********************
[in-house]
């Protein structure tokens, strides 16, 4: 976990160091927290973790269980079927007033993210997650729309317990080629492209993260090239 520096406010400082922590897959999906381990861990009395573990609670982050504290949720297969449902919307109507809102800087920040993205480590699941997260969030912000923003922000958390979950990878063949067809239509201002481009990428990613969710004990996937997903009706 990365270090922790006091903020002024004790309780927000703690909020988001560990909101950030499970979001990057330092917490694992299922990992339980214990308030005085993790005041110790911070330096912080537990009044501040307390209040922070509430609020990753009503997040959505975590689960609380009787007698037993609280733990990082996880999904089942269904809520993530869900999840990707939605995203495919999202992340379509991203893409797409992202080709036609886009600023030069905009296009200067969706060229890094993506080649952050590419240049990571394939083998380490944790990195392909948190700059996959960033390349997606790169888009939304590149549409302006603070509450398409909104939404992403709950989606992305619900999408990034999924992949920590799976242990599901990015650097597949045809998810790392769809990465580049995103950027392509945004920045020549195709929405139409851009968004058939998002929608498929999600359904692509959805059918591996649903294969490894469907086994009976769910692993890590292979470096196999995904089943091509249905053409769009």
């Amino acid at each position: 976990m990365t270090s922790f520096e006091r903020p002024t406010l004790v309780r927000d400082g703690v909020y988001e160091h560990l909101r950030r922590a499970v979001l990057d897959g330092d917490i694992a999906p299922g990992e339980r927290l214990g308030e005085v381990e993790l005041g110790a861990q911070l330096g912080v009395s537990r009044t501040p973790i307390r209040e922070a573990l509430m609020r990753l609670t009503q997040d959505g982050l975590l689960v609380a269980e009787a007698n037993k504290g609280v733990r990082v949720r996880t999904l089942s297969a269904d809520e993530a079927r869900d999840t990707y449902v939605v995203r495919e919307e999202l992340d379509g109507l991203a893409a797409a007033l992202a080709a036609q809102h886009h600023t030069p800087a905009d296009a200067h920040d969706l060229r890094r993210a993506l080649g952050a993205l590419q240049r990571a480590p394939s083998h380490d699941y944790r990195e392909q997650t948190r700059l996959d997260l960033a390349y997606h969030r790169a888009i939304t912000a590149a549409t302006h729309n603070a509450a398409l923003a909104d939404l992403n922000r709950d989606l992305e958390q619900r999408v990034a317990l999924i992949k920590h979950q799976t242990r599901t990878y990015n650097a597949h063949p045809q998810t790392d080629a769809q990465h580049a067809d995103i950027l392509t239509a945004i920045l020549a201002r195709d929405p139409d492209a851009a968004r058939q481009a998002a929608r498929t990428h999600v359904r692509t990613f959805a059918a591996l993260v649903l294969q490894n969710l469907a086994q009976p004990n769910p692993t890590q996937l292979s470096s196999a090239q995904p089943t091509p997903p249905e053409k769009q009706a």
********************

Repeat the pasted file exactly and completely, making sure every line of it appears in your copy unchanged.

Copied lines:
[in-house]
């Protein structure tokens, strides 16, 4: 976990160091927290973790269980079927007033993210997650729309317990080629492209993260090239 520096406010400082922590897959999906381990861990009395573990609670982050504290949720297969449902919307109507809102800087920040993205480590699941997260969030912000923003922000958390979950990878063949067809239509201002481009990428990613969710004990996937997903009706 990365270090922790006091903020002024004790309780927000703690909020988001560990909101950030499970979001990057330092917490694992299922990992339980214990308030005085993790005041110790911070330096912080537990009044501040307390209040922070509430609020990753009503997040959505975590689960609380009787007698037993609280733990990082996880999904089942269904809520993530869900999840990707939605995203495919999202992340379509991203893409797409992202080709036609886009600023030069905009296009200067969706060229890094993506080649952050590419240049990571394939083998380490944790990195392909948190700059996959960033390349997606790169888009939304590149549409302006603070509450398409909104939404992403709950989606992305619900999408990034999924992949920590799976242990599901990015650097597949045809998810790392769809990465580049995103950027392509945004920045020549195709929405139409851009968004058939998002929608498929999600359904692509959805059918591996649903294969490894469907086994009976769910692993890590292979470096196999995904089943091509249905053409769009």
């Amino acid at each position: 976990m990365t270090s922790f520096e006091r903020p002024t406010l004790v309780r927000d400082g703690v909020y988001e160091h560990l909101r950030r922590a499970v979001l990057d897959g330092d917490i694992a999906p299922g990992e339980r927290l214990g308030e005085v381990e993790l005041g110790a861990q911070l330096g912080v009395s537990r009044t501040p973790i307390r209040e922070a573990l509430m609020r990753l609670t009503q997040d959505g982050l975590l689960v609380a269980e009787a007698n037993k504290g609280v733990r990082v949720r996880t999904l089942s297969a269904d809520e993530a079927r869900d999840t990707y449902v939605v995203r495919e919307e999202l992340d379509g109507l991203a893409a797409a007033l992202a080709a036609q809102h886009h600023t030069p800087a905009d296009a200067h920040d969706l060229r890094r993210a993506l080649g952050a993205l590419q240049r990571a480590p394939s083998h380490d699941y944790r990195e392909q997650t948190r700059l996959d997260l960033a390349y997606h969030r790169a888009i939304t912000a590149a549409t302006h729309n603070a509450a398409l923003a909104d939404l992403n922000r709950d989606l992305e958390q619900r999408v990034a317990l999924i992949k920590h979950q799976t242990r599901t990878y990015n650097a597949h063949p045809q998810t790392d080629a769809q990465h580049a067809d995103i950027l392509t239509a945004i920045l020549a201002r195709d929405p139409d492209a851009a968004r058939q481009a998002a929608r498929t990428h999600v359904r692509t990613f959805a059918a591996l993260v649903l294969q490894n969710l469907a086994q009976p004990n769910p692993t890590q996937l292979s470096s196999a090239q995904p089943t091509p997903p249905e053409k769009q009706a």